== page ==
Ng, A., Tan, S., Singh, G., Rizk, P., Swathi, Y., Tan, T., Huang, R., Leushacke, M., & Barker, N. (2014). Lgr5 marks stem/progenitor cells in ovary and tubal epithelia Nature Cell Biology, 16 (8), 745-757 DOI: 10.1038/ncb3000
Adapted by permission from Macmillan Publishers Ltd, copyright ©2014


August 26, 2014

If you have little ones in your house, you might assume that the phrase “randomly fluctuating forces” is referring to your home. This phrase actually refers to the background force in a cell coming from active and motor-driven cell processes. Today’s image is from a study that developed a way to measure these forces. 

Actin- and microtubule-based motors move many types of material around a cell to drive critical cellular events. These motor-driven movements and other active processes in the cell contribute to a background of fluctuating forces in a cell. These stochastic forces collectively drive random motion of organelles and proteins within a cell, in turn affecting the dynamics and metabolic state of a cell. To measure these forces, Guo and colleagues developed force spectrum microscopy (FSM) to directly quantify the fluctuating forces in a cell’s cytoplasm, specifically by measuring the movements of individual injected particles. Guo and colleagues found that these forces are strong enough to move both large and small components, and that malignant cells have a higher level of fluctuating forces compared to benign cells. Image above shows a cell with injected particles (green), with the 2-minute trajectories (black) superimposed.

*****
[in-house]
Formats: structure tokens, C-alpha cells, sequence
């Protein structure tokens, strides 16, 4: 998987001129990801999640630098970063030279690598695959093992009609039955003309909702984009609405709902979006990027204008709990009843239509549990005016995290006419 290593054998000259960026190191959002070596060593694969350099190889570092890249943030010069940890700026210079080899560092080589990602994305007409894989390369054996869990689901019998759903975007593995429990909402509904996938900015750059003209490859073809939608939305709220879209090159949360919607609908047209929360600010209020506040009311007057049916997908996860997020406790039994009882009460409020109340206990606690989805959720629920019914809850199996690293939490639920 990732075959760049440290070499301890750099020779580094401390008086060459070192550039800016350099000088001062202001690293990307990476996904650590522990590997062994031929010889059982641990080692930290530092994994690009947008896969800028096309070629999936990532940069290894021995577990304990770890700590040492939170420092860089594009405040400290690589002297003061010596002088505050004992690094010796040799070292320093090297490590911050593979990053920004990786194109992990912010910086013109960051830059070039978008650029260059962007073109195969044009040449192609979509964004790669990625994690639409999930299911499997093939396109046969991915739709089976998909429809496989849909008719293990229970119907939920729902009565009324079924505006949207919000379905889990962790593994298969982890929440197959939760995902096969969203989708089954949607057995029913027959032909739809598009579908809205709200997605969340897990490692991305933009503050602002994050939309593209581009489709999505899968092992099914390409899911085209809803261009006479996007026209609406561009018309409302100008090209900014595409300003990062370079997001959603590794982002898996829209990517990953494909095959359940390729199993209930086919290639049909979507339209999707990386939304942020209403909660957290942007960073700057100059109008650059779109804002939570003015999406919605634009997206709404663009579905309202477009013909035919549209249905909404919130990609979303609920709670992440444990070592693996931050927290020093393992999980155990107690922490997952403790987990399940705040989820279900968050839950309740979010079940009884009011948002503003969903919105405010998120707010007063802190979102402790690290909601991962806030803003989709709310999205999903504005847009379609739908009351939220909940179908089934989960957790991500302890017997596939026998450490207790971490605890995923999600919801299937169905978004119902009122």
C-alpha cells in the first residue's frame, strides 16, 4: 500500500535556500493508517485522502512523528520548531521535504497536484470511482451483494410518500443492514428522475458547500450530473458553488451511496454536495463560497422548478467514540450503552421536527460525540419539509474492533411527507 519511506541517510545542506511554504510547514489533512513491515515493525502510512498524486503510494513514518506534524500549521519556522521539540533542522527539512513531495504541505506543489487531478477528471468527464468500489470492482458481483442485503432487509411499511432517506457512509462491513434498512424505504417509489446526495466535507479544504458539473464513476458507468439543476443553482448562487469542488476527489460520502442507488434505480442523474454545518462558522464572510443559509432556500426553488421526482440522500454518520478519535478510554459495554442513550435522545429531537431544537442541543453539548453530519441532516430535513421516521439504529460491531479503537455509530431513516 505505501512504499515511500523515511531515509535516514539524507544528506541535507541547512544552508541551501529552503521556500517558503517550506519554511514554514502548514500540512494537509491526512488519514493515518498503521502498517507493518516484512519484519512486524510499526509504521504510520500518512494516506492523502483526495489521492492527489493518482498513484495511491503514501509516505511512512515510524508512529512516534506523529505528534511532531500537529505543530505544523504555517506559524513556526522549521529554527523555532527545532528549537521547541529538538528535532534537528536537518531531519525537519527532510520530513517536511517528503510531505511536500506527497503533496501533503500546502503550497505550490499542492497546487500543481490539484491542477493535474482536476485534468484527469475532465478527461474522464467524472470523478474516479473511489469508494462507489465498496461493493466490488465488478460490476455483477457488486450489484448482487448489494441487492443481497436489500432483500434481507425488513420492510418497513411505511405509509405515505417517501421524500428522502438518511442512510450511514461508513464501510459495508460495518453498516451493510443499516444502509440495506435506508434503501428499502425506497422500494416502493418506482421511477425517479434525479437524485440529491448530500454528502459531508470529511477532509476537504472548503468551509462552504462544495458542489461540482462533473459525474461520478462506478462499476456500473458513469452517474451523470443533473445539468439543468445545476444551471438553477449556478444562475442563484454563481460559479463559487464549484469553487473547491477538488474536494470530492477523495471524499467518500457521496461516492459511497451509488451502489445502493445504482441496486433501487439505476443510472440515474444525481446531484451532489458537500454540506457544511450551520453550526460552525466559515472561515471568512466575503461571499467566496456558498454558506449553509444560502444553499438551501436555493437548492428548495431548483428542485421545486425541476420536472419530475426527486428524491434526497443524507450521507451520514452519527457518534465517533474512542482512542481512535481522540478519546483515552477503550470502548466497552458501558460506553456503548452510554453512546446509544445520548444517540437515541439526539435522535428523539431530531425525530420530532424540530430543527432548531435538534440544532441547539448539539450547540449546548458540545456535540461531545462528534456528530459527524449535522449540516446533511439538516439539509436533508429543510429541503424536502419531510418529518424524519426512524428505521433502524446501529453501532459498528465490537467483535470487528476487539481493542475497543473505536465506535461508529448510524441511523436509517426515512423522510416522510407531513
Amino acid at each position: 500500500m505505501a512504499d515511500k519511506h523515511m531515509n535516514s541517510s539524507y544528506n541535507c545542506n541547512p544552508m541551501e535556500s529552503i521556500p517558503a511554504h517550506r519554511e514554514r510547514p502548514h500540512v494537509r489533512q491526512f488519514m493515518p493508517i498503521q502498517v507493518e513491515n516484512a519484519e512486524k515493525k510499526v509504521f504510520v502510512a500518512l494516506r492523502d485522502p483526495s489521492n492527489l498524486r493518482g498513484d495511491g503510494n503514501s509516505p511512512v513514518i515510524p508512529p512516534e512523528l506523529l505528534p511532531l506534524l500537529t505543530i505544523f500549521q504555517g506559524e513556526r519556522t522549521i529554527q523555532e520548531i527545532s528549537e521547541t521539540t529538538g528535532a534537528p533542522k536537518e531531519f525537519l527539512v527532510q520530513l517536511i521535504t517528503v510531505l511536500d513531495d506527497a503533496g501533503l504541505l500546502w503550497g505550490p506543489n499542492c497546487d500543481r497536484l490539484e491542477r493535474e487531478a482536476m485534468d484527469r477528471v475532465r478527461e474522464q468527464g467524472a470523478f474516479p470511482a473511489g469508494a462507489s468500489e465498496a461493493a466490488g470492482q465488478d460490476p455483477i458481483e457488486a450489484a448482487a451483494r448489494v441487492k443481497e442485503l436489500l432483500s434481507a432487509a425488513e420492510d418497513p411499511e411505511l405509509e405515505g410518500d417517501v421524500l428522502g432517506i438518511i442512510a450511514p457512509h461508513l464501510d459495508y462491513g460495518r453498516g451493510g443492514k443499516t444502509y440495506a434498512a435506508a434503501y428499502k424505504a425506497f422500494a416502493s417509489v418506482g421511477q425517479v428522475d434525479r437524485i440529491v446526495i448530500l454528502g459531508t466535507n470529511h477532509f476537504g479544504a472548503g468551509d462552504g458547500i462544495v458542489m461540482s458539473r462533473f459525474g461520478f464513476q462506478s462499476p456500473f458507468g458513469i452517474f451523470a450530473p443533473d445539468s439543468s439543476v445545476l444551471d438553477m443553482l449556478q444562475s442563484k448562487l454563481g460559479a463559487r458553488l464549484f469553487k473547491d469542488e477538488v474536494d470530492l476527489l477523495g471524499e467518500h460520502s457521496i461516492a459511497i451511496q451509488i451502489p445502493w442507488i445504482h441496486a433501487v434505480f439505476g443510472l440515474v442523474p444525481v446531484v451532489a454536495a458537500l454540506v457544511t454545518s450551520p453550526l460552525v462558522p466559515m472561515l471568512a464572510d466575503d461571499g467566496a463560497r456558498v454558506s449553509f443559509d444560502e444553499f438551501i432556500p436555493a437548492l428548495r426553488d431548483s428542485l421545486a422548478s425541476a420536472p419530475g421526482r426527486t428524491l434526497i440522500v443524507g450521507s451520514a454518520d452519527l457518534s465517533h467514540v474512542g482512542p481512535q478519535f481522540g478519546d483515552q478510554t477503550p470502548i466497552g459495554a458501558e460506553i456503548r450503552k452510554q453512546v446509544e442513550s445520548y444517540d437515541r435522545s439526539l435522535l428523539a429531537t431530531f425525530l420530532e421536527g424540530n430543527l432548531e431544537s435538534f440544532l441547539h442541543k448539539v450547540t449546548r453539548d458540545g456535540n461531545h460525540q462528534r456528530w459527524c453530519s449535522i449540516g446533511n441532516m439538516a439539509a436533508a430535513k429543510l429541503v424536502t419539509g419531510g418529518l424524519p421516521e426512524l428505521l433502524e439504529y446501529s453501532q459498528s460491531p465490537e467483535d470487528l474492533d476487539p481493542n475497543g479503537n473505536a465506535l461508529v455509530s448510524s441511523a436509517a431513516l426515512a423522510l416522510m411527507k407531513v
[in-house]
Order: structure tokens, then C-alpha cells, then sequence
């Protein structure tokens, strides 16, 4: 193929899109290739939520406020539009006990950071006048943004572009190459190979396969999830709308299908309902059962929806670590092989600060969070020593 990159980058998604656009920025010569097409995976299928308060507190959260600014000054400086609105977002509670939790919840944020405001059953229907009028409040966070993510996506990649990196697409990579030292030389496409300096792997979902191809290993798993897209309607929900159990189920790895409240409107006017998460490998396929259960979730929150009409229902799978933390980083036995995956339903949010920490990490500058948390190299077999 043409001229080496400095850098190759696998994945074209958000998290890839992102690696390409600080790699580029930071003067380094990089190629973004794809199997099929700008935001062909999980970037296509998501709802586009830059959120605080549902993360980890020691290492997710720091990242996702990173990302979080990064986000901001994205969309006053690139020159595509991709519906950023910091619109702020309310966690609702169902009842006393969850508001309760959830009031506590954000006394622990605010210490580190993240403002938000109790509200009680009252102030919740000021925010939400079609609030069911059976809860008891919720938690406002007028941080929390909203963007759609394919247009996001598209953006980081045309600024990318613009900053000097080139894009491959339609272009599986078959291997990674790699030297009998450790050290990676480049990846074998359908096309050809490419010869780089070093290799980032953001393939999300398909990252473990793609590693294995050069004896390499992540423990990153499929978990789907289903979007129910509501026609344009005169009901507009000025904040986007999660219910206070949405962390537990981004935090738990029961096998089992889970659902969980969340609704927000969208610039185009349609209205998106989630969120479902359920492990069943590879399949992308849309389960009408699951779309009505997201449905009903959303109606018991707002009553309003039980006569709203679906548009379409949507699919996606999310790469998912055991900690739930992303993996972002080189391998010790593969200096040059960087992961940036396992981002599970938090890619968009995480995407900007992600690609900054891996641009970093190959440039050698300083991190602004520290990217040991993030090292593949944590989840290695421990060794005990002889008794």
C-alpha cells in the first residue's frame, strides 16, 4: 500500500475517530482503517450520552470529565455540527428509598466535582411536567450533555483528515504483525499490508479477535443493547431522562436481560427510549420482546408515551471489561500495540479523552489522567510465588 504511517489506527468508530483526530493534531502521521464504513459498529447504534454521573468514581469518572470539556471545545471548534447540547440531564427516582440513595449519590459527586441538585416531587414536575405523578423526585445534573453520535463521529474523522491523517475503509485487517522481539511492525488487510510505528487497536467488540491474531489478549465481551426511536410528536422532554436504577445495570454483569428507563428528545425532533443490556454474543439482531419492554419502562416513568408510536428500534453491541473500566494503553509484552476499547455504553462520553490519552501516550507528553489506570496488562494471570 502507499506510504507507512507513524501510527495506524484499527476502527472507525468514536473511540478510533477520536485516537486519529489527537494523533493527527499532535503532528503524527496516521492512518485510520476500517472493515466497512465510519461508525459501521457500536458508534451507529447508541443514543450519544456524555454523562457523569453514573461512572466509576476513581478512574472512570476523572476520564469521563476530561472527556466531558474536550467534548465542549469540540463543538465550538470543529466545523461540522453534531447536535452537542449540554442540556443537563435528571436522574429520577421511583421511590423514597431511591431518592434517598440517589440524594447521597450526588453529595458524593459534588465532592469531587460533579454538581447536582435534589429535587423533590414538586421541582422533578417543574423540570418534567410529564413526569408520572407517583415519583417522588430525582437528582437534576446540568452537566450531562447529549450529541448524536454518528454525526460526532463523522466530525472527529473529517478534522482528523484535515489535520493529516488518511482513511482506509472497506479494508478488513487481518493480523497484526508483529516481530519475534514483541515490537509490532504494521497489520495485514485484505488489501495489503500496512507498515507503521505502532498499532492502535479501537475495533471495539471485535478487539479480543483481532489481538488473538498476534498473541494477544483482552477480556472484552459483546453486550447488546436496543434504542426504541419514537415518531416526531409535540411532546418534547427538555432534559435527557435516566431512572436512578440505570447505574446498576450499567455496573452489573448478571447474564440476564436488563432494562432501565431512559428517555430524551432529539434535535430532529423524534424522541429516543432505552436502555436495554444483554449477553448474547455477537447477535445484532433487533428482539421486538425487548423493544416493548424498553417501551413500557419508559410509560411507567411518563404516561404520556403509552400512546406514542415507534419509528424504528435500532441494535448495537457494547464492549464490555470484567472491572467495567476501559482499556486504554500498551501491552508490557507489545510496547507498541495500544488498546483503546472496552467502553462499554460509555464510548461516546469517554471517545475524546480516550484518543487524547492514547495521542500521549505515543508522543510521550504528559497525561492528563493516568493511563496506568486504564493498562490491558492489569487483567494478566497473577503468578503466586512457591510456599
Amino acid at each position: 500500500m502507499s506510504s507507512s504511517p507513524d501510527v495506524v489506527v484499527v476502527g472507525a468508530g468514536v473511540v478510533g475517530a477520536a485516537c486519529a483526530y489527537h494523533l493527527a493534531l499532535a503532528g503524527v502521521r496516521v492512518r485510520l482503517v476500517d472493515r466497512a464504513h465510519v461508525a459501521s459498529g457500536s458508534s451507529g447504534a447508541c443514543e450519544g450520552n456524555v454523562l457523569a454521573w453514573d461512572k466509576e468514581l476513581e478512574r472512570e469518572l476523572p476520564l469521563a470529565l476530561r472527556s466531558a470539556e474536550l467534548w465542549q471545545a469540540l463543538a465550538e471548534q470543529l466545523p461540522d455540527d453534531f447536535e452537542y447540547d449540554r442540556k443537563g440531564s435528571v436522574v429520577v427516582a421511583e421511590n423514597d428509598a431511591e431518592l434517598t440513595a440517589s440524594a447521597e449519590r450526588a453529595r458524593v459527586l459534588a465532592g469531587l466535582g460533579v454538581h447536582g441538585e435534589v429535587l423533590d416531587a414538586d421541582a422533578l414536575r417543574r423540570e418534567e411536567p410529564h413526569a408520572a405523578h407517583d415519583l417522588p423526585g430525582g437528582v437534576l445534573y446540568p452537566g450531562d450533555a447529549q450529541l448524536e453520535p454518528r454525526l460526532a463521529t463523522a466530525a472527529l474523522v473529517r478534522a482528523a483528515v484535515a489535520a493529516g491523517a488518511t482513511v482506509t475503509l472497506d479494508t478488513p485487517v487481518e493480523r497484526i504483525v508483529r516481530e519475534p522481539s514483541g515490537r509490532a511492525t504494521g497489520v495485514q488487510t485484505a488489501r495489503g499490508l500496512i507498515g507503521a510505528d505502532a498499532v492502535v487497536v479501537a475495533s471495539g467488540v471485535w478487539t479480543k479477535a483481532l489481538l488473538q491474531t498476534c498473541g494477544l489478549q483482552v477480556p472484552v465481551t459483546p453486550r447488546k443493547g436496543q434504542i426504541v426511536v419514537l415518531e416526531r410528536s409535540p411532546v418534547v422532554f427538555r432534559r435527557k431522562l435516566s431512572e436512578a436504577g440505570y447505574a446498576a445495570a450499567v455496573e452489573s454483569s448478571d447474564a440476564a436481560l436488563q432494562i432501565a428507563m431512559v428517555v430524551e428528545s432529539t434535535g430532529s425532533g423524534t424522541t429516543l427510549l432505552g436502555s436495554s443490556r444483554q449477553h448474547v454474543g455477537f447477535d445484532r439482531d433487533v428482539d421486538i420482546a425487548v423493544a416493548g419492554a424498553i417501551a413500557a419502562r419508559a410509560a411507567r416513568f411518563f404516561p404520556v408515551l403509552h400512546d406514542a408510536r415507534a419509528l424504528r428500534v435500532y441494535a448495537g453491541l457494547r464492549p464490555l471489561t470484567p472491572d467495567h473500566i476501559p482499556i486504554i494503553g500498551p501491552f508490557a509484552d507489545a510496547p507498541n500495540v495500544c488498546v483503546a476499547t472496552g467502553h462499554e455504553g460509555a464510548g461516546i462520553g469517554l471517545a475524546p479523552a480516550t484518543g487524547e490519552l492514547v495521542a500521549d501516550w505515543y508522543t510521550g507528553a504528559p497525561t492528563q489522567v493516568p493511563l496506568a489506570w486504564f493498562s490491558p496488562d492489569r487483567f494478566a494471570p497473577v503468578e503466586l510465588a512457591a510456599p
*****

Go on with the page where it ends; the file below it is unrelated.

Guo, M., Ehrlicher, A., Jensen, M., Renz, M., Moore, J., Goldman, R., Lippincott-Schwartz, J., Mackintosh, F., & Weitz, D. (2014). Probing the Stochastic, Motor-Driven Properties of the Cytoplasm Using Force Spectrum Microscopy Cell, 158 (4), 822-832 DOI: 10.1016/j.cell.2014.06.051
Copyright ©2014 Elsevier Ltd. All rights reserved.




August 21, 2014

Microtubules are known for their fascinating dynamics, but some cellular processes require a more stable microtubule cytoskeleton. Thankfully, these stable, acetylated microtubules are just as photogenic as their non-modified microtubule pals. Today’s image is from a paper describing the role of the protein paxillin in microtubule acetylation. 

Crawling cells require coordination of adhesive forces, cytoskeletal rearrangements, and cell polarization. Cell polarization helps to direct newly synthesized proteins to the leading edge of the crawling cell, relying on both a stable microtubule cytoskeleton and positioning of the Golgi apparatus in front of the nucleus. The stability of these long-lived microtubules is due to acetylation—a post-translational modification of α-tubulin. A recent study by Deakin and Turner uncovered a role for the focal adhesion scaffolding protein paxillin in regulating microtubule acetylation, which in turn regulates Golgi integrity and cell polarization. Paxillin modulates microtubule stability through its inhibition of HDAC6, an α-tubulin deacetylase, and does so in both normal and transformed cells. In the images above, depletion of paxillin (bottom) in malignant (left column) and normal (right column) cell types resulted in a drop of microtubule acetylation (yellow), compared to control cells (top).